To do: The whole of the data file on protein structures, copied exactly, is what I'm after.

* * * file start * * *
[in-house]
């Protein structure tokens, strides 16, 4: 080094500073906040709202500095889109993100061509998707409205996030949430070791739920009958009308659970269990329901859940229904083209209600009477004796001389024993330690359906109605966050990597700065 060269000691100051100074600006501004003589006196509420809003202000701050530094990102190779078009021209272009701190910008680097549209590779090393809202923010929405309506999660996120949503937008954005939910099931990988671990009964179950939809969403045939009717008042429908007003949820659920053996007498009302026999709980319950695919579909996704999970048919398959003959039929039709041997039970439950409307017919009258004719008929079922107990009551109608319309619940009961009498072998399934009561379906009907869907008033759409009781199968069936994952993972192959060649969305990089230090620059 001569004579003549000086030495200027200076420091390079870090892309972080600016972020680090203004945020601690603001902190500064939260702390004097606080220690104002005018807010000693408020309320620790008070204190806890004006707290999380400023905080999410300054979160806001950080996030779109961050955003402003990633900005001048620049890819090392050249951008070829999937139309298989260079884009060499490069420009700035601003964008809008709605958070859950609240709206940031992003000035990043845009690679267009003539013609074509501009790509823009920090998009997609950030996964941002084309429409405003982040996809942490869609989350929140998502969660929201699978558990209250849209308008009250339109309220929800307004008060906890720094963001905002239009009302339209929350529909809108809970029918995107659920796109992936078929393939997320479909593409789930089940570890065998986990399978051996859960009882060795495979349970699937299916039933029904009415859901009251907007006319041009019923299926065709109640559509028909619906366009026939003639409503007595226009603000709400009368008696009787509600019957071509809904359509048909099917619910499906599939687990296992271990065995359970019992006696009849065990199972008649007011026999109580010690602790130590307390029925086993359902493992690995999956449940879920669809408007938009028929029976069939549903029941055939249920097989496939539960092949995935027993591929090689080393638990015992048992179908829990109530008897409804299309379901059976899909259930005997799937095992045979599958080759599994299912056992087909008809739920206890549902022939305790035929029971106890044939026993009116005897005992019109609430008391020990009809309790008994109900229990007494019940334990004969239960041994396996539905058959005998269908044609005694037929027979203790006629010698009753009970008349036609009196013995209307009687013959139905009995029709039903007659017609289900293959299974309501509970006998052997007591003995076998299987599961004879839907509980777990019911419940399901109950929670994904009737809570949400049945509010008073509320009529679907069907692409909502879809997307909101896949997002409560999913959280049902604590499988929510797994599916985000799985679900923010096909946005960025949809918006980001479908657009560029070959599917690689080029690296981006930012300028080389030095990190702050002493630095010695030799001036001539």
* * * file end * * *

[in-house]
């Protein structure tokens, strides 16, 4: 080094500073906040709202500095889109993100061509998707409205996030949430070791739920009958009308659970269990329901859940229904083209209600009477004796001389024993330690359906109605966050990597700065 060269000691100051100074600006501004003589006196509420809003202000701050530094990102190779078009021209272009701190910008680097549209590779090393809202923010929405309506999660996120949503937008954005939910099931990988671990009964179950939809969403045939009717008042429908007003949820659920053996007498009302026999709980319950695919579909996704999970048919398959003959039929039709041997039970439950409307017919009258004719008929079922107990009551109608319309619940009961009498072998399934009561379906009907869907008033759409009781199968069936994952993972192959060649969305990089230090620059 001569004579003549000086030495200027200076420091390079870090892309972080600016972020680090203004945020601690603001902190500064939260702390004097606080220690104002005018807010000693408020309320620790008070204190806890004006707290999380400023905080999410300054979160806001950080996030779109961050955003402003990633900005001048620049890819090392050249951008070829999937139309298989260079884009060499490069420009700035601003964008809008709605958070859950609240709206940031992003000035990043845009690679267009003539013609074509501009790509823009920090998009997609950030996964941002084309429409405003982040996809942490869609989350929140998502969660929201699978558990209250849209308008009250339109309220929800307004008060906890720094963001905002239009009302339209929350529909809108809970029918995107659920796109992936078929393939997320479909593409789930089940570890065998986990399978051996859960009882060795495979349970699937299916039933029904009415859901009251907007006319041009019923299926065709109640559509028909619906366009026939003639409503007595226009603000709400009368008696009787509600019957071509809904359509048909099917619910499906599939687990296992271990065995359970019992006696009849065990199972008649007011026999109580010690602790130590307390029925086993359902493992690995999956449940879920669809408007938009028929029976069939549903029941055939249920097989496939539960092949995935027993591929090689080393638990015992048992179908829990109530008897409804299309379901059976899909259930005997799937095992045979599958080759599994299912056992087909008809739920206890549902022939305790035929029971106890044939026993009116005897005992019109609430008391020990009809309790008994109900229990007494019940334990004969239960041994396996539905058959005998269908044609005694037929027979203790006629010698009753009970008349036609009196013995209307009687013959139905009995029709039903007659017609289900293959299974309501509970006998052997007591003995076998299987599961004879839907509980777990019911419940399901109950929670994904009737809570949400049945509010008073509320009529679907069907692409909502879809997307909101896949997002409560999913959280049902604590499988929510797994599916985000799985679900923010096909946005960025949809918006980001479908657009560029070959599917690689080029690296981006930012300028080389030095990190702050002493630095010695030799001036001539």